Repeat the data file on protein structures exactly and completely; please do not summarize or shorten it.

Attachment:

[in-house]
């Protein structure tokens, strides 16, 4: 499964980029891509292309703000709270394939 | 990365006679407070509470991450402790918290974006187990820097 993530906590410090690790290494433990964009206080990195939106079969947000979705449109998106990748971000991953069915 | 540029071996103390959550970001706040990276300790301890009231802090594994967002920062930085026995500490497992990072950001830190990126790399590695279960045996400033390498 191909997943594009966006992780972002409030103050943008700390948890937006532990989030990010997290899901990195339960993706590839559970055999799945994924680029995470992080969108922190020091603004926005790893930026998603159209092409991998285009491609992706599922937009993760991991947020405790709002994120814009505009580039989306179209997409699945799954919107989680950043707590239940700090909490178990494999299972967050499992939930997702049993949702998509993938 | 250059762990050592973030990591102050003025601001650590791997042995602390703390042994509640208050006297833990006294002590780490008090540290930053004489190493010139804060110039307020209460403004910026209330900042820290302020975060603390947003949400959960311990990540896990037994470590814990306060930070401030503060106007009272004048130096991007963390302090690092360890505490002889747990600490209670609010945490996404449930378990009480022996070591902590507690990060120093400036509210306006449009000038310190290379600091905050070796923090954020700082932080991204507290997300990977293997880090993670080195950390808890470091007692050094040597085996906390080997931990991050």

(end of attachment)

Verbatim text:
[in-house]
């Protein structure tokens, strides 16, 4: 499964980029891509292309703000709270394939 | 990365006679407070509470991450402790918290974006187990820097 993530906590410090690790290494433990964009206080990195939106079969947000979705449109998106990748971000991953069915 | 540029071996103390959550970001706040990276300790301890009231802090594994967002920062930085026995500490497992990072950001830190990126790399590695279960045996400033390498 191909997943594009966006992780972002409030103050943008700390948890937006532990989030990010997290899901990195339960993706590839559970055999799945994924680029995470992080969108922190020091603004926005790893930026998603159209092409991998285009491609992706599922937009993760991991947020405790709002994120814009505009580039989306179209997409699945799954919107989680950043707590239940700090909490178990494999299972967050499992939930997702049993949702998509993938 | 250059762990050592973030990591102050003025601001650590791997042995602390703390042994509640208050006297833990006294002590780490008090540290930053004489190493010139804060110039307020209460403004910026209330900042820290302020975060603390947003949400959960311990990540896990037994470590814990306060930070401030503060106007009272004048130096991007963390302090690092360890505490002889747990600490209670609010945490996404449930378990009480022996070591902590507690990060120093400036509210306006449009000038310190290379600091905050070796923090954020700082932080991204507290997300990977293997880090993670080195950390808890470091007692050094040597085996906390080997931990991050």